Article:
CC Ashmore died in 1889 leaving estate worth £61 19s 1d..around £5340 in today’s money

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  21. David Evans says:

    Hi Bob
    I wonder if Pedro could help with this query, please. The name James Negus was linked with some financial arrangement at the Royal Oak, in 1858. I think he may be from Wednesbury, but have not found anything.
    kind regards

    • Pedro says:

      Hi David

      Can’t find anything under James Negus, however the name Negus comes up. There is much mention of a TA Negus of Shenstone way, with a high post in Lichfield police. Mentioned in connection with wayward pub landlords.

      Regards Pedro

  22. David Evans says:

    HI Pedro
    many thanks for this information…another name, in similar vein, Henry (Harry) HIghway, from around 1871..whatever you can find, please

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  25. David Evans says:

    HI Pedro
    this may be the correct address….
    at the top of the page, click on Walsall Wood.

  26. Caz says:

    Hi David, following your link above……in the Kelly’s 1916 Directory, Noah Cresswell is listed at The Bee Hive Inn ?. Edward Gwilliam at Blackcock PH, a David John Birch is a hairdresser and a David Evans is also a hairdresser [any relation ?]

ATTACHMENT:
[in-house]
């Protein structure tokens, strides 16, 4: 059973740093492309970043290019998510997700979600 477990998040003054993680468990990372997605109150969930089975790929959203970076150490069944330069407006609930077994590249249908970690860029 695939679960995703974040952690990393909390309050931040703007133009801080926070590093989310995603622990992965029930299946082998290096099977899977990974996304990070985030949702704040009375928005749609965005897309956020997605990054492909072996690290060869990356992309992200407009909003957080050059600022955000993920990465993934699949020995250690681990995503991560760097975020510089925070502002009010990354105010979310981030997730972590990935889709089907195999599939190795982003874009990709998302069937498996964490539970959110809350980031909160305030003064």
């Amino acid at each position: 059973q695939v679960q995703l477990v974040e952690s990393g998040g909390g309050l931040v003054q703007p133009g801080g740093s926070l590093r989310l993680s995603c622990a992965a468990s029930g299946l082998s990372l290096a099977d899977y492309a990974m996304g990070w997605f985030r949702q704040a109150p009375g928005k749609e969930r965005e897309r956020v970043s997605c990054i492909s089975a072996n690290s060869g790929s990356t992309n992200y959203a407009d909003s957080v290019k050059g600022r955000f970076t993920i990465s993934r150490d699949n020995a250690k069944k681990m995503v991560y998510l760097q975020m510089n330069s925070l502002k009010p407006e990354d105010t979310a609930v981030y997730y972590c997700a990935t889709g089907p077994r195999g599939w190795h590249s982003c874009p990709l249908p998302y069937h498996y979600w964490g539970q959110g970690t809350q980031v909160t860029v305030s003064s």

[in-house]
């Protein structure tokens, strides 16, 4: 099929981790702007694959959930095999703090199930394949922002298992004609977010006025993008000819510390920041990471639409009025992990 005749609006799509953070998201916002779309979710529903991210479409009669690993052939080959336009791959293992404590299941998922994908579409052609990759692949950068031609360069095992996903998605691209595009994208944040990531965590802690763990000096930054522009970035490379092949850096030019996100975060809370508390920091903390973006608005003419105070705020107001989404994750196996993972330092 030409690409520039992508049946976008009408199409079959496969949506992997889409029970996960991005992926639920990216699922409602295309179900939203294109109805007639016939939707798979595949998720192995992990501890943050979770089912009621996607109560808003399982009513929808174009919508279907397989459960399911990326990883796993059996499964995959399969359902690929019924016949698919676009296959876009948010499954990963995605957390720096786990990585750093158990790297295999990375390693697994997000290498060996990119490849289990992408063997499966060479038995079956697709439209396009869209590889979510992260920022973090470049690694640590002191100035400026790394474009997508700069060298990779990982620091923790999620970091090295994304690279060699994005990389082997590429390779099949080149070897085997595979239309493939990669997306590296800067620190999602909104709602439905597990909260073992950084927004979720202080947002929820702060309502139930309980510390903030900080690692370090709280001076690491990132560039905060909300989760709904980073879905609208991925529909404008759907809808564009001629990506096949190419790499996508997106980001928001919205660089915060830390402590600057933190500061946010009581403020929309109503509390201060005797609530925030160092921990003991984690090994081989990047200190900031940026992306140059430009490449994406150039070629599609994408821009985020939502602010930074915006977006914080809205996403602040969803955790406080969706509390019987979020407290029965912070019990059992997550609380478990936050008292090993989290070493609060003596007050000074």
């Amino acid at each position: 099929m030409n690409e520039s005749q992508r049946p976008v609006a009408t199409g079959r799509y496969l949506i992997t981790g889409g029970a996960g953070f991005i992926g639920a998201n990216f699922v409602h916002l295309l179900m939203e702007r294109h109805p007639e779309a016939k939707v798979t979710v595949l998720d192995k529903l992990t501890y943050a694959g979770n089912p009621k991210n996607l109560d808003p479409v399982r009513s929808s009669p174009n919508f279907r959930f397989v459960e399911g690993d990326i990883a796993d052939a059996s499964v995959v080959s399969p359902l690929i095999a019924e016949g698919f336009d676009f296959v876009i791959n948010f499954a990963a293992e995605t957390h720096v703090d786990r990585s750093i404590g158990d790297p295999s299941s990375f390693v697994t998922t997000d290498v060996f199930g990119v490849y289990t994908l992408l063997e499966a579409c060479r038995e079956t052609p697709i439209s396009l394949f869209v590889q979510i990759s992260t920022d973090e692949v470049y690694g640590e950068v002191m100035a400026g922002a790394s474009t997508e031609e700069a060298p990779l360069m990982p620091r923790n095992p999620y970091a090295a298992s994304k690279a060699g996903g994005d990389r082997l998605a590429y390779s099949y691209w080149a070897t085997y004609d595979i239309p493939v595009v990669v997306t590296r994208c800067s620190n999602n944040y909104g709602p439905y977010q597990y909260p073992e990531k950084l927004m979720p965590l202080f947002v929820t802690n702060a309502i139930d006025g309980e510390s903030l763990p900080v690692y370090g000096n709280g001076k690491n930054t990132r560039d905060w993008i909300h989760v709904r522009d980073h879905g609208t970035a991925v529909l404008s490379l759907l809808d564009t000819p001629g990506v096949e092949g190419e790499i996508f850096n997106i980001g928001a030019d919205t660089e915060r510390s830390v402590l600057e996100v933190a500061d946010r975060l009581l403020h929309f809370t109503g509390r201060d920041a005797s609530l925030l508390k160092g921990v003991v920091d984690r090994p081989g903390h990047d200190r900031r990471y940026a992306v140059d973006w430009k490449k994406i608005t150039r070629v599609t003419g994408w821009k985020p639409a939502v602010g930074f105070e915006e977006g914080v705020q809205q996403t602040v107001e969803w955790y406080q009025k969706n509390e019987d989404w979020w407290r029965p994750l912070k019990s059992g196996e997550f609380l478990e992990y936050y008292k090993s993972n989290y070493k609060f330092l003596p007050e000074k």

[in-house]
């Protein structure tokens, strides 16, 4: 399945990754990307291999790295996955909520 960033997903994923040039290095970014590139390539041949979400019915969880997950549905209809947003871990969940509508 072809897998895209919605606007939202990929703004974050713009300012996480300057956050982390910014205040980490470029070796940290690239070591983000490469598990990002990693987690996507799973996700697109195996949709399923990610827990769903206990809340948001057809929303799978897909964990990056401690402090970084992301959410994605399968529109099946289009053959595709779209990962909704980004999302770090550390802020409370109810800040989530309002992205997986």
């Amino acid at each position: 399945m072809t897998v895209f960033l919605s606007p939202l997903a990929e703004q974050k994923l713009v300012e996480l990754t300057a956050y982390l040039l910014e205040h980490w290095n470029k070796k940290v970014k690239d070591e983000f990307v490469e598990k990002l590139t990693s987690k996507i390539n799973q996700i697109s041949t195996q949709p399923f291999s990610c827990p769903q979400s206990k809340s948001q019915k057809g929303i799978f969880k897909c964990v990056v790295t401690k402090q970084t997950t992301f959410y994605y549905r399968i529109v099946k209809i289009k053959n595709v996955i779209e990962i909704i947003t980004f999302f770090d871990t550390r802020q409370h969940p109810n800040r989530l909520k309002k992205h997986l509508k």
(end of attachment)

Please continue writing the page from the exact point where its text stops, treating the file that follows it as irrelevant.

27. Caz says:

    Also the St Johns burials for Walsall Wood [D3374/5] makes interesting reading. One day old William Clews of Goblins Pit was buried on 30th October 1842, and a 4week old Mary Ann Harrison of Green Lane buried 20th Sept 1842 . Looking through this list, it’s astounding how many babies/children are listed compared to adults. But there is one exception and that is Rebecca Littley of Green Lane, buried 7th September 1842 aged 94.

  28. David Evans says:

    Hi Caz
    there were two Noah Cresswells..The Beehive chap was not part of the Royal Oak saga, as far as I could work out. I’m not related to the barer, as far as I know .Yes, the census records do show an appaling high infant mortality rate in Walsall Wood and familes often issued immensely poginant “Death”cards in those days..edged in black and beautifully printed..just heart-breakingly sad. Added to the dangers that the coal-miners faced daily, life was a bit grim, to say the least. I think rebecca Littley is connected to the Derry story in some way, too. The numbers of irish residents, and their social life, is poorly recorded to date, but they figure in census records as “brickworkers”..a very hard job.
    Thanks for your comments and ongoing interest, Caz
    Kind regards